While the last highlight exposed Woods' meanness, this play shows his grace.
In a one-on-one situation with the corner, Woods pushes his route to the end zone. Barkley hangs one up for Woods on the sideline. The receiver softly leaps into the air, grips the football and lands in the narrow space between the encroaching defender and suffocating sideline.
Woods gets both feet down, hangs onto the ball despite the corner's jostling and crosses the goal line for a very well-deserved six points.
On this play, Barkley rolls out to the right side, going parallel with Woods downfield.
The quarterback rifles a pass on the run. It looks like it's off-target, a little too wide and low.
But Woods never gives up on it. He keeps sprinting and at the last moment, lays his body out to make a diving grab.
It may not have earned the Trojans six points, but it's a wonderful play by their top receiver, nonetheless.
Woods may not have the height preferred for red-zone threat wide receivers in the NFL, but that doesn't mean it isn't effective in those situations.
See the above highlight for proof. Woods lines up in the slot at UCLA's three-yard line. Immediately after the ball is snapped, Barkley chucks it up toward the back of the end zone.
Thanks to Woods' impressive arm length, UCLA's corner never stood a chance. He tried to block out Woods' view, but the receiver never loses sight of the ball. He reaches out with perfect timing and grabs the ball behind the corner's head just as the crowd erupts in joy.
It's 3rd-and-12 for the Trojans. They draw up a simple bubble screen to Woods at the bottom of the screen. It's a common move, a low-risk play that could have a huge reward in the long-yardage situation.
As soon as Woods makes the catch, he sees a defender coming straight at him. With his path upfield blocked, he does what typically makes coaches and fans scream in unison: He starts running toward the other sideline.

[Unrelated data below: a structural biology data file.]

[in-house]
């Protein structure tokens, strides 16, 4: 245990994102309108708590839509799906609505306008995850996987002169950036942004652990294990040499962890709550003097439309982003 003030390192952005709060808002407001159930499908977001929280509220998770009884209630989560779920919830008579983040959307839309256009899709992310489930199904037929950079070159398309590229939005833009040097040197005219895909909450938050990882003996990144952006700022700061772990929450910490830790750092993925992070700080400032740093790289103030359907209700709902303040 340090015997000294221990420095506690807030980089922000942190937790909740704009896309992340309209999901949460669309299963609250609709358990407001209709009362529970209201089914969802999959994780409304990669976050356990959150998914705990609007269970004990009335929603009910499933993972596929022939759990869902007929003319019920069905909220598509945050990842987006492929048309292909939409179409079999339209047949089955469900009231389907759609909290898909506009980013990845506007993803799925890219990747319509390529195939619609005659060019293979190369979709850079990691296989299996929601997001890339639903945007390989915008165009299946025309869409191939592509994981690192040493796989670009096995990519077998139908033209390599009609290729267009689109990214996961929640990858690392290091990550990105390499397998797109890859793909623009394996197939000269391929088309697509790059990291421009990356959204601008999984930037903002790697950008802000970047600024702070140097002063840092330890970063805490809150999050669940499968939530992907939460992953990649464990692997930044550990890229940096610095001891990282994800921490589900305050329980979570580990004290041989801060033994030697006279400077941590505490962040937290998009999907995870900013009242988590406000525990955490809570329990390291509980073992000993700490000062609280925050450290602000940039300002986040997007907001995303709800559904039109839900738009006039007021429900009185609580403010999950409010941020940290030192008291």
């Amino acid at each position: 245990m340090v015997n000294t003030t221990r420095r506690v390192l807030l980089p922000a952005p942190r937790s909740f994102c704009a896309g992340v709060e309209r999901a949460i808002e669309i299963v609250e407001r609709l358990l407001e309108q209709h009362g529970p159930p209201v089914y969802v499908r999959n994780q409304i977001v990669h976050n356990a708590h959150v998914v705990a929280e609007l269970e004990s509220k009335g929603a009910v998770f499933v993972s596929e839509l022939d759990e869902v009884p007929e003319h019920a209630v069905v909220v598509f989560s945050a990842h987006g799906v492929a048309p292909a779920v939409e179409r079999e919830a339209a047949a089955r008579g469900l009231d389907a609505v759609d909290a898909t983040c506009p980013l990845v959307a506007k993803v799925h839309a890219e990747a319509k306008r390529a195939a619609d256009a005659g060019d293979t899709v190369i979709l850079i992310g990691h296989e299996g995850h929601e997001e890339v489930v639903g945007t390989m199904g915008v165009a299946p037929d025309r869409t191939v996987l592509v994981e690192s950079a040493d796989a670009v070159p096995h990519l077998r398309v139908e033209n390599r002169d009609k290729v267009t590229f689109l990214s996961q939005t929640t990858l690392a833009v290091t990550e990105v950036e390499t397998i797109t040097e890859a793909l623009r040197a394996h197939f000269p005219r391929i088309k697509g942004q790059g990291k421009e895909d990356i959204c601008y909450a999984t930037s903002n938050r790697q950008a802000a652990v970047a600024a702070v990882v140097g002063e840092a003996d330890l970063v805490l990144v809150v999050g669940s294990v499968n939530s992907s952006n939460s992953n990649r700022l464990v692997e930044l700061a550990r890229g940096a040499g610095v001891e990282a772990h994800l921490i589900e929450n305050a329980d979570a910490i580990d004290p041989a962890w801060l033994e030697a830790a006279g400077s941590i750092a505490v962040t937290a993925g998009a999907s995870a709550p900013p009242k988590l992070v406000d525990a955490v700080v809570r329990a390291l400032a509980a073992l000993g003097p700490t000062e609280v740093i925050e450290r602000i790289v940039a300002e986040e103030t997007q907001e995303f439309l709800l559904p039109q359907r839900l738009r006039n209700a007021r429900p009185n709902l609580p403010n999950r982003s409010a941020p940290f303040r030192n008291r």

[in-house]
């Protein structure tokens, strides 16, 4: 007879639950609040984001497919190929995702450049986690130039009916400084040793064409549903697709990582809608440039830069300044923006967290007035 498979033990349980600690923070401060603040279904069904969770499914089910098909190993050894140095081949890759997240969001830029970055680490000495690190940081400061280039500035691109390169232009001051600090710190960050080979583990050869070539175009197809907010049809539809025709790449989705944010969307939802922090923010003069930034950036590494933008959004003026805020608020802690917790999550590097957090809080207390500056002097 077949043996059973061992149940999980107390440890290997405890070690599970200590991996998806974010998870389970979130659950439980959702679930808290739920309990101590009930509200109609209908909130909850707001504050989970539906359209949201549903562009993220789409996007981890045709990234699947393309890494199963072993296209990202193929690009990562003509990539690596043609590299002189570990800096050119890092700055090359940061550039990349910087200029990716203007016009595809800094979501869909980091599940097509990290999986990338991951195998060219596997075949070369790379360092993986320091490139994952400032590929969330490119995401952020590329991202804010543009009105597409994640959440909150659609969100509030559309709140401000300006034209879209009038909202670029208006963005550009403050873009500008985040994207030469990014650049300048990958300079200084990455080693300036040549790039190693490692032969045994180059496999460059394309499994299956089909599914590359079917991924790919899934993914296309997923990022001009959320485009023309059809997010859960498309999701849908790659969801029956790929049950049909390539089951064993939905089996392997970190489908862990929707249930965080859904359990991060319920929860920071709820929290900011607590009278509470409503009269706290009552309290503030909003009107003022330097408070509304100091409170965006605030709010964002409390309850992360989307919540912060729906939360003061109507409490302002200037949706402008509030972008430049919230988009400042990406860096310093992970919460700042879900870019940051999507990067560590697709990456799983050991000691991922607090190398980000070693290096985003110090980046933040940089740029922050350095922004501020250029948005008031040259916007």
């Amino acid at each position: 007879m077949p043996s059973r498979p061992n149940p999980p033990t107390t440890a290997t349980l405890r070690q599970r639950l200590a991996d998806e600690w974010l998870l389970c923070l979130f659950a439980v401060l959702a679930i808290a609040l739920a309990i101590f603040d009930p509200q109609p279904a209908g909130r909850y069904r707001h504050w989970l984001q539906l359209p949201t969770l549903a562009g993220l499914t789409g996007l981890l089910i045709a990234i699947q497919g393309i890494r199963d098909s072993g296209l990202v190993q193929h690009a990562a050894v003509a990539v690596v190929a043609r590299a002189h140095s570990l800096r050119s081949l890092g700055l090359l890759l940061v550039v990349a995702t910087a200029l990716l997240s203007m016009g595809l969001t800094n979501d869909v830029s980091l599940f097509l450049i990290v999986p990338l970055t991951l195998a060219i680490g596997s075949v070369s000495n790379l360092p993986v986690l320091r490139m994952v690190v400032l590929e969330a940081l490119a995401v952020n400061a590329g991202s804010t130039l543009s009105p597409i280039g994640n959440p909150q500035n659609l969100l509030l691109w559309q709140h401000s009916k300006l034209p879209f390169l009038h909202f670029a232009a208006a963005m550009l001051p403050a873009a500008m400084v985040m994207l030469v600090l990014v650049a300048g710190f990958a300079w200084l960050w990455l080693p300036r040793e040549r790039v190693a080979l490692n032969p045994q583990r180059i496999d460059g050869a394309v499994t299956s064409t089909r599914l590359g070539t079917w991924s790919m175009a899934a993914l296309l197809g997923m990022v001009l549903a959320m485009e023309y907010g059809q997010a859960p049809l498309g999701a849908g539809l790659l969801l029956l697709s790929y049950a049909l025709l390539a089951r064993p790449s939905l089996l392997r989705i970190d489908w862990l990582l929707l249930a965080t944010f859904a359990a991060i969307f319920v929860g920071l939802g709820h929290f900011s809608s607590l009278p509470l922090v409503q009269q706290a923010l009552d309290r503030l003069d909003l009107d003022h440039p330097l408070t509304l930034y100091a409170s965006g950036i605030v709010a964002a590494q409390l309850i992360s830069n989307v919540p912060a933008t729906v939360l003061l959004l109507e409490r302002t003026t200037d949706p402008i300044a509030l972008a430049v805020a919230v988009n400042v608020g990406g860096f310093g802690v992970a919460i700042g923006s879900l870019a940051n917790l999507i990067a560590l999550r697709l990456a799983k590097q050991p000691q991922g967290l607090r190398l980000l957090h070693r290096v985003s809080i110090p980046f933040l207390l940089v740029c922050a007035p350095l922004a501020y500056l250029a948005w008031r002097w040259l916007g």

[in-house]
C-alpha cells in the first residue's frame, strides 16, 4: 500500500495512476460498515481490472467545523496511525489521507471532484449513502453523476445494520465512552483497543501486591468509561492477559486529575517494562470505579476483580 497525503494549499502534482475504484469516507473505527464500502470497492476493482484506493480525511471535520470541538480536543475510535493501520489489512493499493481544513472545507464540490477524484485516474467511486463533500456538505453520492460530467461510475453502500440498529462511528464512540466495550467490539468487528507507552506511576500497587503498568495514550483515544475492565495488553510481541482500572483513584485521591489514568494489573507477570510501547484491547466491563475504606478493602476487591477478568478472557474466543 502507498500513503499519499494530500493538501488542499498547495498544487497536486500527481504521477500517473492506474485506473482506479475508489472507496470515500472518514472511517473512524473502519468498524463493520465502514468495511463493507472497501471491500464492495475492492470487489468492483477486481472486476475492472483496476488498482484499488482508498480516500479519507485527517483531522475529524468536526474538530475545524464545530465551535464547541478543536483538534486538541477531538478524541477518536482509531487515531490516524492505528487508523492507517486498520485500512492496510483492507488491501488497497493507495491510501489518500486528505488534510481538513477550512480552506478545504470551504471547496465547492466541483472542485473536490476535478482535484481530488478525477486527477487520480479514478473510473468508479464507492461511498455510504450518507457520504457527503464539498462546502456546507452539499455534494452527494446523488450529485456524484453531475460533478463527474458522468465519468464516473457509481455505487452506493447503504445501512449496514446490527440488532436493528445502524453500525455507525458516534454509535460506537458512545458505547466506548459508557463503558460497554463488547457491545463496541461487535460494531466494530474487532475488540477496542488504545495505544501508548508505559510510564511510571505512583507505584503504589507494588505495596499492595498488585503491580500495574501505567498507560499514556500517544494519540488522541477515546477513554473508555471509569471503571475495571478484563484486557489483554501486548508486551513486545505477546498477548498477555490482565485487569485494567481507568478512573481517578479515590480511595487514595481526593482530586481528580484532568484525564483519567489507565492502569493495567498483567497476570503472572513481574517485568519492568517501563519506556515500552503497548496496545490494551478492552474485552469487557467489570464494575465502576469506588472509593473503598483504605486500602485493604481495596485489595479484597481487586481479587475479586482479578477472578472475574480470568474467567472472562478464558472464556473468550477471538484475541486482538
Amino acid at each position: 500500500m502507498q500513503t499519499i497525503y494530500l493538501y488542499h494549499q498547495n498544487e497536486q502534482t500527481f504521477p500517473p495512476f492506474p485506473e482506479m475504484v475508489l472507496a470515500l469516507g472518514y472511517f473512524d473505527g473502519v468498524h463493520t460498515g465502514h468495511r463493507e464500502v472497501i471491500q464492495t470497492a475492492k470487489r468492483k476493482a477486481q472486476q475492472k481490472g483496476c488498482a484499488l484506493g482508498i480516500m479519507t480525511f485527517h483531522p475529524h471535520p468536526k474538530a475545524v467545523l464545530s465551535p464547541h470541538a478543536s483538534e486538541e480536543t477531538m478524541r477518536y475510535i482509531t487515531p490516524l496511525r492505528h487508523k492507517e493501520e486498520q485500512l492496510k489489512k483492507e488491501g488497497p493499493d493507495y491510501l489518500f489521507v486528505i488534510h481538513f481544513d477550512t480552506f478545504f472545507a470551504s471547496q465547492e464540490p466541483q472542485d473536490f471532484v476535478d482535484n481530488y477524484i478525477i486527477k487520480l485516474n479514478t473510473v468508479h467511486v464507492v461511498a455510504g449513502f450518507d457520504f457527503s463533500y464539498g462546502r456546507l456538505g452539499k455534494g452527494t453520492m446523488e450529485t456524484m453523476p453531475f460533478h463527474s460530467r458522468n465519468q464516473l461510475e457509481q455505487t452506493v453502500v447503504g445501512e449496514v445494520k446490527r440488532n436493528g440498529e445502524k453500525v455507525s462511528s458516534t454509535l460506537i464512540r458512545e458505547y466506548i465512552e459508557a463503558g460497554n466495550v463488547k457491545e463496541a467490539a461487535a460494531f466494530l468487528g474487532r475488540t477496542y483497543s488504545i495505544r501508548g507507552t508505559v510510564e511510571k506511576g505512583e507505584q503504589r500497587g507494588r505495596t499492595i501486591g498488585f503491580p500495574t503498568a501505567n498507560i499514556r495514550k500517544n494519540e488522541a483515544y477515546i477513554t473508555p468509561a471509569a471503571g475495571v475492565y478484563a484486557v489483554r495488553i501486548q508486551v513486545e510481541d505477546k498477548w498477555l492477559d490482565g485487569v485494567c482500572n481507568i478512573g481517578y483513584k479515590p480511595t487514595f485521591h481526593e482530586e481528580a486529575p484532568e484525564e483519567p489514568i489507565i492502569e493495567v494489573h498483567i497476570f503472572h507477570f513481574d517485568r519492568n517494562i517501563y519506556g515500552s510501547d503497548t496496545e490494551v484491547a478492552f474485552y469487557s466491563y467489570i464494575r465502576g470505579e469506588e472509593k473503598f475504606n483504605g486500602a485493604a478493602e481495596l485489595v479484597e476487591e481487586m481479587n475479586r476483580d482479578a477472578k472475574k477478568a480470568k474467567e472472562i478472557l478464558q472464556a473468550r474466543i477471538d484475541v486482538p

He jukes back a few steps, losing more yards than he is gaining at first. Then something happens. A lane appears, a blocker clears a path. Woods cuts forward and slices through a few blockers. He loses his balance as he turns the corner...
...Only to dive with football extended to pick up the first down. It's not the kind of thing you'd want Woods to do often, but it's hard to fault the guy when it works.
Woods plays with a strength that betrays his merely average size.
In this clip, Woods starts with a short curl route. He turns upfield as a Colorado corner tries to go low. But he goes low too soon, allowing Woods to extend a long stiff arm to keep the defender at bay while he blows by him.
With that obstacle out of the way, Woods sprints down the sideline toward pay dirt. One last player has a chance at tackling Woods. Yet instead of trying to go low into Woods' chest and knock him out of bounds, the defender goes way too high. Woods shrugs him, maintains balance on the edge and sprints for a touchdown.
With the skills shown in these highlights, Woods figures to be a second-round steal for one lucky team in the 2013 NFL draft.